Additional effect associated with the instability of capillary affected flows is modeled by the application of an auxiliary term to :
The details of such method for 1D approximation for 3D results are discussed in .
This term is proportional to the empirical coefficient . It intensifies the dispersion of the displacement front. The sign of is positive since the instability intensifies the flow.
The total seepage velocity is either specified (flux control)
or calculated using a definite integral (pressure control)
where is constant pressure drop.
The diffusion coefficient is constructed from the sum of the diffusion coefficients due to the capillary forces and the dispersion, which simulates, in the one-dimensional approximation, the blurring of the front due to other effects.
Diffusion formed by capillary forces looks according to the Leverett model:
where is the wettability angle on the side of the displacing liquid, and are parameters of the Leverett function. Similar procedure was described in .
We note that the additional factor which is proportional to the coefficient also enters into the dispersion structure.
Processing the mathematical model described above makes it possible to select the coefficients responsible for the blurring of the front on the basis of experimental data. We have obtained that for the three experiments described above, the optimal coefficients are as follows (Table 1):
|Polymer in distilled water|
The pressure drop or the specified flux was absent, so that the motion was carried out only by capillary forces.
The distribution of the saturation of the penetrating liquid in the calculated region over time is shown in Figure 12. The parameters of each of the three calculations corresponded to the actual experiment. The experimental data are marked with black asterisk markers.
Thus, as can be seen from Figure 12, the results of numerical calculations based on the proposed mathematical model are in good agreement with the experimental data. The blurring of the displacement front for each of the liquids is different: the smallest blurring is observed in crude oil (Figure 12(a)), and the front is most strongly blurred in the case of imbibition of polymer (Figure 12(c)). For each fluid, the empirical constants , , and are selected. The value of for all liquids is chosen to be 0.5. The coefficients and are different for each case, but they are of the same order. The coefficients were chosen in such a way that the blurring of the front in the numerical calculation would have the least difference from the experimental data.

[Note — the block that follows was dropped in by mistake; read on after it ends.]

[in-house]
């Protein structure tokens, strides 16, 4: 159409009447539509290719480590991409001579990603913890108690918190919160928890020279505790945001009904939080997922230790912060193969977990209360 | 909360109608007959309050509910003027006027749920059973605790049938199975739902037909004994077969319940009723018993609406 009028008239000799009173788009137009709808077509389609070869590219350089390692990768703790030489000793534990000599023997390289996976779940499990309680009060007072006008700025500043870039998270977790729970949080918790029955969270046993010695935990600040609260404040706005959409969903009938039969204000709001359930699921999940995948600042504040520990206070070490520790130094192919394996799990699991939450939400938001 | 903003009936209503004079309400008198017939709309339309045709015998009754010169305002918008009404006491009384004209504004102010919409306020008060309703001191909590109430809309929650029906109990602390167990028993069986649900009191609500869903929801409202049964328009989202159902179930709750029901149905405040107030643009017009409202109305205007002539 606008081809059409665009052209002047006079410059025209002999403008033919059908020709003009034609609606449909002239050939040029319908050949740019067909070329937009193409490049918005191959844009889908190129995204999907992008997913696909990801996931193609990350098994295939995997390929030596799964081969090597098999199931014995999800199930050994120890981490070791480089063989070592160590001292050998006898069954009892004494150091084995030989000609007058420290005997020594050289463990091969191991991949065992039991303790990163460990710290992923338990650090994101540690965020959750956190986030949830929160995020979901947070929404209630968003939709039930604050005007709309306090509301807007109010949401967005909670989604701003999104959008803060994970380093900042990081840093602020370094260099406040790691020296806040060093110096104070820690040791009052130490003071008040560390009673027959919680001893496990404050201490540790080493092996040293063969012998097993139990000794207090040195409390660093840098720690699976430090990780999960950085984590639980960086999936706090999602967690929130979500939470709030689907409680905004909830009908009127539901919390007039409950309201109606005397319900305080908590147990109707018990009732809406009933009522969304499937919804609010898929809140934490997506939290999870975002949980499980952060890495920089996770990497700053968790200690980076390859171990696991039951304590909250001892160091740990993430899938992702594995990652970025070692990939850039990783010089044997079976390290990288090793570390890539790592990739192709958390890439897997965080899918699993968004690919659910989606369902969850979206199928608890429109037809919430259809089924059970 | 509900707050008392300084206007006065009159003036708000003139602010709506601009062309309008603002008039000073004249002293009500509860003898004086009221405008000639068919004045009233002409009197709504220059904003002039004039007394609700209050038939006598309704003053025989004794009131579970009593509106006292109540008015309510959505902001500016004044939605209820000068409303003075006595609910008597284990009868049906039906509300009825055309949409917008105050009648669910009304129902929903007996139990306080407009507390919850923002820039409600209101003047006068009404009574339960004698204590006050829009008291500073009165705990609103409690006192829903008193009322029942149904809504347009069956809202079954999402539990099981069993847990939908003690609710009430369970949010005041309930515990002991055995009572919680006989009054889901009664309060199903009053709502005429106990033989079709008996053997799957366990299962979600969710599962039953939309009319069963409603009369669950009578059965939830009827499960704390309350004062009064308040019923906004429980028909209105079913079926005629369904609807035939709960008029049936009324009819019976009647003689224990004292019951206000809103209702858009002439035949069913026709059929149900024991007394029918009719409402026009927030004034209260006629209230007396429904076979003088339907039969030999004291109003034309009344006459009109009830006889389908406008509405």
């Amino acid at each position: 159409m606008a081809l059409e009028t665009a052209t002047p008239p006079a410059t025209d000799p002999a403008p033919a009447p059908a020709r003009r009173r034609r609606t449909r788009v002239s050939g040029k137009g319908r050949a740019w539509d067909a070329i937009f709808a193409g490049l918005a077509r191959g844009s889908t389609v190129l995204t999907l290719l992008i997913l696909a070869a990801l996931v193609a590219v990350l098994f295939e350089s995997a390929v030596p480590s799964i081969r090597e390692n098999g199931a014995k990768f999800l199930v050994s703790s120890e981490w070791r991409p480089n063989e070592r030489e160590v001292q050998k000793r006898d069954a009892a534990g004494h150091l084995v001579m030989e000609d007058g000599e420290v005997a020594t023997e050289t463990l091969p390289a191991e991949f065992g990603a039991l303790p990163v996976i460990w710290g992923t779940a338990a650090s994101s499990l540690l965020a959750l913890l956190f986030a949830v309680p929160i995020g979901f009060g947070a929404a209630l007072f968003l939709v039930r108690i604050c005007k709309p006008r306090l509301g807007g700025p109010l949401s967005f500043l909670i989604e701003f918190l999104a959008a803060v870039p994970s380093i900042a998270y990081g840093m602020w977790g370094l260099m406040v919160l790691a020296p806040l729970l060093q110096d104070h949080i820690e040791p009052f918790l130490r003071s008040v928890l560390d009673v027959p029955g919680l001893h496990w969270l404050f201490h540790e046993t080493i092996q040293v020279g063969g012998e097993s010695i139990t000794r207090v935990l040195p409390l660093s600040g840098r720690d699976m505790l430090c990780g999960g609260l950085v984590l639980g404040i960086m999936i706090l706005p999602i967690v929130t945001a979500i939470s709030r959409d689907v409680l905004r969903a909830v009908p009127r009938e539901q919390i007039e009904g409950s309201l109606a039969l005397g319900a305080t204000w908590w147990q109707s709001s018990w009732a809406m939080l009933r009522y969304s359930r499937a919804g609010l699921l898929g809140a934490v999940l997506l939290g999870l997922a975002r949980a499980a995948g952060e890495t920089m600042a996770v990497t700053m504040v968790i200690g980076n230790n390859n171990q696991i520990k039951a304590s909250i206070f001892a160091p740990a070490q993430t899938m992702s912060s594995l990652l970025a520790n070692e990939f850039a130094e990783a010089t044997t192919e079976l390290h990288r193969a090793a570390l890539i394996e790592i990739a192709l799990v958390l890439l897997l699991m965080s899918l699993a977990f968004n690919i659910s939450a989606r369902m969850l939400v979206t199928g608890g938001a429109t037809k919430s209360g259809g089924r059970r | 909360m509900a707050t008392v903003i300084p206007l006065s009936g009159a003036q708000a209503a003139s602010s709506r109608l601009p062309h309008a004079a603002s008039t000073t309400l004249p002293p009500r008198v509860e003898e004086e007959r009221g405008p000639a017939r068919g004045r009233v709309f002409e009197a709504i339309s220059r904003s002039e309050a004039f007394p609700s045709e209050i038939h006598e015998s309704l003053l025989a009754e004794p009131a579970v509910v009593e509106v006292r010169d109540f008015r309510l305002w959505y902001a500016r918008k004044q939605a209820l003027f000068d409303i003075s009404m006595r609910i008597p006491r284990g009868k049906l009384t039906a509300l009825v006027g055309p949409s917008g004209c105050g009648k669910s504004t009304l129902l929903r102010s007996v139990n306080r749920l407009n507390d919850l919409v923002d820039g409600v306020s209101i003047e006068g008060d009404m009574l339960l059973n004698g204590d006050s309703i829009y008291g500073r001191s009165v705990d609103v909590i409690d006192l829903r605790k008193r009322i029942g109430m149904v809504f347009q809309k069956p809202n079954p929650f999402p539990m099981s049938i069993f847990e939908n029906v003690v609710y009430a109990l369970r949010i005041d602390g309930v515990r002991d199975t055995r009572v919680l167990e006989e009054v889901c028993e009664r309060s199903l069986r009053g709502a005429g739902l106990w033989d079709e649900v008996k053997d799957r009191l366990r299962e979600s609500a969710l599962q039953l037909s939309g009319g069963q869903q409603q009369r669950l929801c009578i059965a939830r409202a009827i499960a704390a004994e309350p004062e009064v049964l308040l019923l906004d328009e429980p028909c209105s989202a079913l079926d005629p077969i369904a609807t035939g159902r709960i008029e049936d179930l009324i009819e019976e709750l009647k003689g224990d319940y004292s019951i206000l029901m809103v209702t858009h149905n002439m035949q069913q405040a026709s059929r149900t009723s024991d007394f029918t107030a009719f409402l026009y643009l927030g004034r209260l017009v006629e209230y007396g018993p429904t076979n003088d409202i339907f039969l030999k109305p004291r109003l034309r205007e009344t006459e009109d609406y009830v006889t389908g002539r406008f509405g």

Experiments on the imbibition of a fluid into an inhomogeneous artificial porous medium under microgravity conditions during parabolic flights are considered. A mathematical model for multiphase seepage considering inertial effects is developed. The results of the experiment are compared with the results of numerical simulation of the flow of a viscous liquid in a porous medium, taking into account capillary and inertial effects. It is shown that when the transition from a more permeable medium to a less permeable one takes place, the velocity of the imbibition front increases. This is because the capillary forces in a medium with a low permeability are larger. On further imbibition into the low permeable medium, the velocity of imbibition decreases much faster than that in highly permeable medium. It is also shown that the dispersion of fluid during its imbibition into a less permeable medium is much higher. A model describing the displacement front blur due to diffusion, capillary effects, and flux instability was developed; the model uses two empirical constants. This model can describe the displacement front peculiarities even in 1D problem setup. To estimate those empirical constants, the results of experiments in microgravity were used; those conditions were needed to exclude the gravity factor affecting the flux and diminishing the capillary effects.
Authors express warmest gratitude and high appreciations of the results by Professor Jean Claude Legros, who was initiator and principle investigator in these researches. The experimental hardware and methodology were developed by Dr. Eric Istasse and became the base of his thesis . The authors with financial support of Russian Academy of Sciences performed theoretical investigations and numerical simulations.